Pre-Packed Insolvency Resolution Process: Relevance and Position in India – By Archit Bhadani

Pre-Packed Insolvency Resolution Process: Relevance and Position in India

Archit Bhadani
(Pursuing Graduate Insolvency Programme at the Indian Institute of Corporate Affairs)

The recent tough testing times brought certain developed and developing countries, largest economies, corporates on their toes. India too felt the heat of the same and was not spared out of the lot. The Micro, Small and Medium Enterprises which nearly contributes about 27% to the GDP of India had to face the hardest of the times in surviving the same. Resolution of such sector require different treatment, due to the unique nature of their business and simpler corporate structure. Therefore, it is very important for to address the underlying concern for the stress and resolution as they being the backbone of the Indian Economy.

The Micro, Small and Medium Enterprise as per the MSME, Act, 2006 are:

  • Micro Enterprise: Investment in plant and machinery or equipment is not more than Rs. 1cr. And, Turnover not exceeding 5 cr.
  • Small Enterprise: Investment in plant and machinery or equipment is not more than Rs. 10cr. And, Turnover not exceeding 50 cr.
  • Medium Enterprise: Investment in plant and machinery or equipment is not more than Rs. 50cr. And, Turnover not exceeding 250 cr.

There is so recommended a unique framework to provide quick, cost-efficient and least disruptive mechanism which ensures transparency and value-maximization.

The sub-committee constituted under the chairmanship of Dr. M.S. Sahoo, submitted its report recommending the Pre-Packed Insolvency Resolution Process (PPIRP) to be implemented in the India.  PPIRP is built on trust and honours the MSME owners by enabling resolution when the company remains with them.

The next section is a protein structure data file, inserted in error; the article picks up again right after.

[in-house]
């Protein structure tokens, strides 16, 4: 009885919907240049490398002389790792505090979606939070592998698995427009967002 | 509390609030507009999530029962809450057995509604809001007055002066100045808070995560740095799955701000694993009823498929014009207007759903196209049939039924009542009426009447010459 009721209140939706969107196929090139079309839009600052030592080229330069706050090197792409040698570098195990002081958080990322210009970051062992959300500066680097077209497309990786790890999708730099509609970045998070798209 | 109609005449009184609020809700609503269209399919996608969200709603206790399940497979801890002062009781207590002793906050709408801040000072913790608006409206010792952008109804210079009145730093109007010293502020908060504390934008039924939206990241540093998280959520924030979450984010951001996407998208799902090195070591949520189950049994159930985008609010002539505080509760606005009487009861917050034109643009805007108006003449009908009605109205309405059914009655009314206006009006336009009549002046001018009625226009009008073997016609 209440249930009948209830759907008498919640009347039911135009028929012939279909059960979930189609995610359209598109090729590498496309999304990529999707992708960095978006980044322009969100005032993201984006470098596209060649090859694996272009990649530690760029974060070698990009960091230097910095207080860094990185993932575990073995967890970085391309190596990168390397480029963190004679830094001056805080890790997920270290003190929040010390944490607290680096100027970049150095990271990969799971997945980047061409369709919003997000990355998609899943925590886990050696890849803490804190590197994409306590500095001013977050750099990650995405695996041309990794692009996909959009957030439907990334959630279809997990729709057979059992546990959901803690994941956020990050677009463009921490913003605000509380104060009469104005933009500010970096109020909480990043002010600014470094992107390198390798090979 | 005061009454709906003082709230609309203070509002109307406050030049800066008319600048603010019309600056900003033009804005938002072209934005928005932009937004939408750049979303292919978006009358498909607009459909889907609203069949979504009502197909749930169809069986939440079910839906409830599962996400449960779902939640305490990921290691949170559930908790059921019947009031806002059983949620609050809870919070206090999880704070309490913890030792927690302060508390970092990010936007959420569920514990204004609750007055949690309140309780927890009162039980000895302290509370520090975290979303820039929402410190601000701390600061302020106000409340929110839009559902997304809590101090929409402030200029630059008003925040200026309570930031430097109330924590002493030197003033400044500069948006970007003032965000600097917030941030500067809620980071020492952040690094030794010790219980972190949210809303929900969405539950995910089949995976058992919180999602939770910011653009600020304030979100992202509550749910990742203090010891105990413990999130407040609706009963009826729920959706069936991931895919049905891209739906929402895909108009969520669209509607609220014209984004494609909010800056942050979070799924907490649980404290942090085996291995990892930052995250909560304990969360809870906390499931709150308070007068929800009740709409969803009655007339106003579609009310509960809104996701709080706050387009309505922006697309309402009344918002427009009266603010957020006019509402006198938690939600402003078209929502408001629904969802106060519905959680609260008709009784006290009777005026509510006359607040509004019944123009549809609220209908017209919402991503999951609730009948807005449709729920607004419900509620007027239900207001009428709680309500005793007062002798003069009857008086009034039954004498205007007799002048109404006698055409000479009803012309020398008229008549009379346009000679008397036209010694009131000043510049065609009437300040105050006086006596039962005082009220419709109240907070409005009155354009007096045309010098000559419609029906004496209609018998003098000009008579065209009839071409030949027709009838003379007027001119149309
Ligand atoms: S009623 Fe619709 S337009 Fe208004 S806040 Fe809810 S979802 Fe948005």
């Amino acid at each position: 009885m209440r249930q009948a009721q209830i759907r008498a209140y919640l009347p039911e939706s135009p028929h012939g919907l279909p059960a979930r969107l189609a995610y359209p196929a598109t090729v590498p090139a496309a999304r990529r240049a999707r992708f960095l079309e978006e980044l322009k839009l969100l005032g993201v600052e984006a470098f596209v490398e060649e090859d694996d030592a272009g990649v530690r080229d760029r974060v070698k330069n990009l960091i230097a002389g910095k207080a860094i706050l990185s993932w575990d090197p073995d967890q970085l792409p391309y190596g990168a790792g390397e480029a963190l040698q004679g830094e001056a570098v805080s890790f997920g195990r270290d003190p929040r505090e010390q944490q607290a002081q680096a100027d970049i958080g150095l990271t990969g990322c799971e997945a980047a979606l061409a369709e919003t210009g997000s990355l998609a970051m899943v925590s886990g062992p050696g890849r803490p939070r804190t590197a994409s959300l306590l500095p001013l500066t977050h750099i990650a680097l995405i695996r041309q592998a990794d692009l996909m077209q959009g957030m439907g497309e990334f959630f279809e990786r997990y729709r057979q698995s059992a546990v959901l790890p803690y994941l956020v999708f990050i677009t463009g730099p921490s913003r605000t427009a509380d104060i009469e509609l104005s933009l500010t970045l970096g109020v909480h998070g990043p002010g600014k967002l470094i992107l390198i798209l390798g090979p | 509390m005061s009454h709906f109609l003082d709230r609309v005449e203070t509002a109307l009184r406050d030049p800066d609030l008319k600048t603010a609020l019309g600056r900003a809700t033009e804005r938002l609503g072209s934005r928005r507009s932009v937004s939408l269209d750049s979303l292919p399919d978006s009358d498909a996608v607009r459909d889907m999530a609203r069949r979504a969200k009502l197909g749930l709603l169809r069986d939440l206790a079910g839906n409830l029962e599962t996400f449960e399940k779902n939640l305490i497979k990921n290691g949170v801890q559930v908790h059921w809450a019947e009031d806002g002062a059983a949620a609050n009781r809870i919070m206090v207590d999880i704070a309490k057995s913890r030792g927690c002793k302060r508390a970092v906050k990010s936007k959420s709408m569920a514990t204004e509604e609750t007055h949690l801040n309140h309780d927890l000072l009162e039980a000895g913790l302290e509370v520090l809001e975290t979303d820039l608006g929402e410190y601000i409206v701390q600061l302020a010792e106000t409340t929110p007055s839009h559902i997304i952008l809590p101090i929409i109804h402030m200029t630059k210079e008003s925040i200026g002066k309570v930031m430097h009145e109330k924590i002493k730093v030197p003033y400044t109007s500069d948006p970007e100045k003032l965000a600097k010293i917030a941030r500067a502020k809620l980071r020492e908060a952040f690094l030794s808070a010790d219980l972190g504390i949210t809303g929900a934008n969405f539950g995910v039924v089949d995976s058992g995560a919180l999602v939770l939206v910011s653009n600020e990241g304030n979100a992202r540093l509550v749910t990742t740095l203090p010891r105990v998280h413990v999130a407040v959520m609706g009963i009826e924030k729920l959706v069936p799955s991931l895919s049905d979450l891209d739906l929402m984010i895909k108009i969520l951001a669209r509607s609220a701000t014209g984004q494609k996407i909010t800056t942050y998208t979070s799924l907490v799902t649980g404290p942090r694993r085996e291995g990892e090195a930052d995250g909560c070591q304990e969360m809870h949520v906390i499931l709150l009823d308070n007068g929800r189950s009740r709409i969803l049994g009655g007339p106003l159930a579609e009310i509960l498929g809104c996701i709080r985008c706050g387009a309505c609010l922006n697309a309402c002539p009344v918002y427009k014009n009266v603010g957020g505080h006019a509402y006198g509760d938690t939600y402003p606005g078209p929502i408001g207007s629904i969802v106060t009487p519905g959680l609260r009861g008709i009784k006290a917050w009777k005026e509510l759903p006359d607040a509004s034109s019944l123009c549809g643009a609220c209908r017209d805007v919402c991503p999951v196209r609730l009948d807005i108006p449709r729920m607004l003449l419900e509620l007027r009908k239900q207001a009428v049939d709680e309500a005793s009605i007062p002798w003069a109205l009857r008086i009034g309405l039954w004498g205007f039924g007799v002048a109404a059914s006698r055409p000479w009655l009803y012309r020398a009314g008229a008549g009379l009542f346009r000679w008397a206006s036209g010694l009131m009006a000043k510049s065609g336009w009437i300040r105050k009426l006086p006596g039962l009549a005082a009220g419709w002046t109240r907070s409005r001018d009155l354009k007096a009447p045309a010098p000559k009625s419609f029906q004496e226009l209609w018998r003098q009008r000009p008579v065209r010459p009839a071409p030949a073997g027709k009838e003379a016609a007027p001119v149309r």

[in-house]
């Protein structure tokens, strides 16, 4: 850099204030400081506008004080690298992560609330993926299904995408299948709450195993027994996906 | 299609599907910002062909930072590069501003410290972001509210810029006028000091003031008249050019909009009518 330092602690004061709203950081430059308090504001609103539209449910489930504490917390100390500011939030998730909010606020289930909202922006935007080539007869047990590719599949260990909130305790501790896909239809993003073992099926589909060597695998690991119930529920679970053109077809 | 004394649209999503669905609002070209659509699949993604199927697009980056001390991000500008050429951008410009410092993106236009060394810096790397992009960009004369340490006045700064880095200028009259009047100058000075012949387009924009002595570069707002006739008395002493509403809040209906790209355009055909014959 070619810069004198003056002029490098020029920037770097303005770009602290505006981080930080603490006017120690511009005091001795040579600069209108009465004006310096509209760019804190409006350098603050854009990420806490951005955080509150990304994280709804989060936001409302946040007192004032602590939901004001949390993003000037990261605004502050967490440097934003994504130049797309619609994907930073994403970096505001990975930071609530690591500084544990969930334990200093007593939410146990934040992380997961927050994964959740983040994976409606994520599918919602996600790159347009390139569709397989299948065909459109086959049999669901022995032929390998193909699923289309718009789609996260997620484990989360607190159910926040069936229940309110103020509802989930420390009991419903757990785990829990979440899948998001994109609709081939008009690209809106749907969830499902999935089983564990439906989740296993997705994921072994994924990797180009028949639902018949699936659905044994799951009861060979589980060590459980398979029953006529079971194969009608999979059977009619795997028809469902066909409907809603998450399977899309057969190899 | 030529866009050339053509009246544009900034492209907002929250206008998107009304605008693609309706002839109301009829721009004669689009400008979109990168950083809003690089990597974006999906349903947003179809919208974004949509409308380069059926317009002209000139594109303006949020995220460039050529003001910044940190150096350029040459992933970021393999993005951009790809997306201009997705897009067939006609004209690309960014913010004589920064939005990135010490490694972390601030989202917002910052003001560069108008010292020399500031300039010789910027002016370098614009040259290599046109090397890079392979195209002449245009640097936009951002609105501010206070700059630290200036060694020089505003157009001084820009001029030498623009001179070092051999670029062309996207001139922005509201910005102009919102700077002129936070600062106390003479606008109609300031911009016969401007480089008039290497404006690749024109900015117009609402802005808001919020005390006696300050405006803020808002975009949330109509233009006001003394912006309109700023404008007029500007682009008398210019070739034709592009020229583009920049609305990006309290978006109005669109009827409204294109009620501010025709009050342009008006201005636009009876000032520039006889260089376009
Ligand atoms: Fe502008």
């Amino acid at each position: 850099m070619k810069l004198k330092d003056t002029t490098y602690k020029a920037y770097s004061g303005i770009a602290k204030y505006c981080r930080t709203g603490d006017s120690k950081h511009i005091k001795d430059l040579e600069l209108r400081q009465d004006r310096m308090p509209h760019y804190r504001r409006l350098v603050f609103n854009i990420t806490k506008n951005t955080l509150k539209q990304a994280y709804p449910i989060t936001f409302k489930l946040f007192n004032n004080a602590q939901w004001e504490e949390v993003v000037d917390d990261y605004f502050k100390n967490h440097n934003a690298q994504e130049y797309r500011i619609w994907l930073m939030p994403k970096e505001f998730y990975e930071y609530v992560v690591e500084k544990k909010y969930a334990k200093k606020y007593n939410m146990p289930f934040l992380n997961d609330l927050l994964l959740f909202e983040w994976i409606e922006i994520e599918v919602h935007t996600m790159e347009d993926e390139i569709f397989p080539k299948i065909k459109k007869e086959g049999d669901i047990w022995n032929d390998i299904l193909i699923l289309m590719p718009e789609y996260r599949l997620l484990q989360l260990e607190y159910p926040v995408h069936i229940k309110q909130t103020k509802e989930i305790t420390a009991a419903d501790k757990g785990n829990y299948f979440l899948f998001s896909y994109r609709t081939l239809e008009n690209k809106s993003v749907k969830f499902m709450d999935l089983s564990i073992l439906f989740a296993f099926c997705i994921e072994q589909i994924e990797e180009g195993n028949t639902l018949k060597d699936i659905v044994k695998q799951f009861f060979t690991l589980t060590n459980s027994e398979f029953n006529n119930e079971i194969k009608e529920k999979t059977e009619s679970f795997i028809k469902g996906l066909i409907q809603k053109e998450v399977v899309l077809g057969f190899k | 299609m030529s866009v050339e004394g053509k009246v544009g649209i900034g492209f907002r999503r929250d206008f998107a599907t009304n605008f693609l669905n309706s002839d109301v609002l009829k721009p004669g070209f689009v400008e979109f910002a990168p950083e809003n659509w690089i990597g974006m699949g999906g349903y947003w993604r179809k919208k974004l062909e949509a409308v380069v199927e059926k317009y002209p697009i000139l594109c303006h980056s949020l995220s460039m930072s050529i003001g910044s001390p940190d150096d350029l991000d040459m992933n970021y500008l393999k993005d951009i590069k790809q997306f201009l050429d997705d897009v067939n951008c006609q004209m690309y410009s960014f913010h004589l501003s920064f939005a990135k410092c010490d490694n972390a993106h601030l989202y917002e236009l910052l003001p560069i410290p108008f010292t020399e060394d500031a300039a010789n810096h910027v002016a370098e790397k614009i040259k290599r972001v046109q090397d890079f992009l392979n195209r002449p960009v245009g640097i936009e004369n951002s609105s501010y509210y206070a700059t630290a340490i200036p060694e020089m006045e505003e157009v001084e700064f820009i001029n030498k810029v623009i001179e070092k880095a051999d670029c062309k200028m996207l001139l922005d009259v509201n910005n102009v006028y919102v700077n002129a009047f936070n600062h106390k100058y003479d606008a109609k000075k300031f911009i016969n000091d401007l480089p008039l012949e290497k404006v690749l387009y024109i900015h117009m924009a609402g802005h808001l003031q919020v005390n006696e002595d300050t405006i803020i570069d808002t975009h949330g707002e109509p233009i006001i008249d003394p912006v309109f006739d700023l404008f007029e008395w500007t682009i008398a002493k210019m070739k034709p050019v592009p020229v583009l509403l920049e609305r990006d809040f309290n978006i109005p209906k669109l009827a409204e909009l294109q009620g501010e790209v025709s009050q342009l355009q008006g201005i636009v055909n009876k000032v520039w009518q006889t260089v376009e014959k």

PPIRP: Relevance in Indian Context

India has been working rigorously and carrying out deep economic reform to make India a great place to do business and has been setting benchmark every since.  The Pre-Packed system with the objective of reducing timelines, being cost efficient and easing out the process of insolvency of stress for the MSMEs, has devised an innovative rescue method that incorporates both formal and informal proceedings. The proceeding under CIPR is a tedious and lengthy process and insofar as the MSMEs are concerned, there is less working capital and operates in a smaller sphere. It empowers the stakeholders to resolve the stress of the corporate debtor with minimum intervention of the State.

PPIRP Framework

The PPIRP in the current scenario is applicable to the corporates which are registered as a MSME. The process of pre-packed resolution can commence only after:

  1. the approval of 66% of the financial creditors in favour for the PPIRP and approval of a name of Resolution Professional;
  2. approval by 75% of the members of the Corporate Debtor;
  3. preparation of a Base Resolution Plan by the Corporate Debtor;
  4. approval of the name of Resolution Professional by the Corporate Debtor and Financial Creditor;
  5. draft Information Memorandum is prepared.

The control and management are vested in the Corporate Debtor following the Debtor-in-possession while creditor-in-control regime. The Resolution Professional duly appointed; however, he does not have the responsibility of running the business of the CD as a going concern and unlike CIRP does not take possession and custody of the assets of the CD. The Resolution Professional has a critical responsibility of oversight of the process, and to ensure fairness and transparency. He provides guidance to the CD in all the tasks prior to initiation and also assists the stakeholders in formulation and approval of the resolution plan.

Prior to the PPIRP was introduced, the MSMEs were at a disadvantageous position as there was usually no one interested in taking over the Corporate Debtor, and it was mostly promoter themselves interested in the resolution, who are barred under the provision of Section 29A. However, the PPIRP under Section 240A exempts promoter or director of the MSMEs from the limitation imposed under Section 29A by vesting the agency with the same of the MSMEs.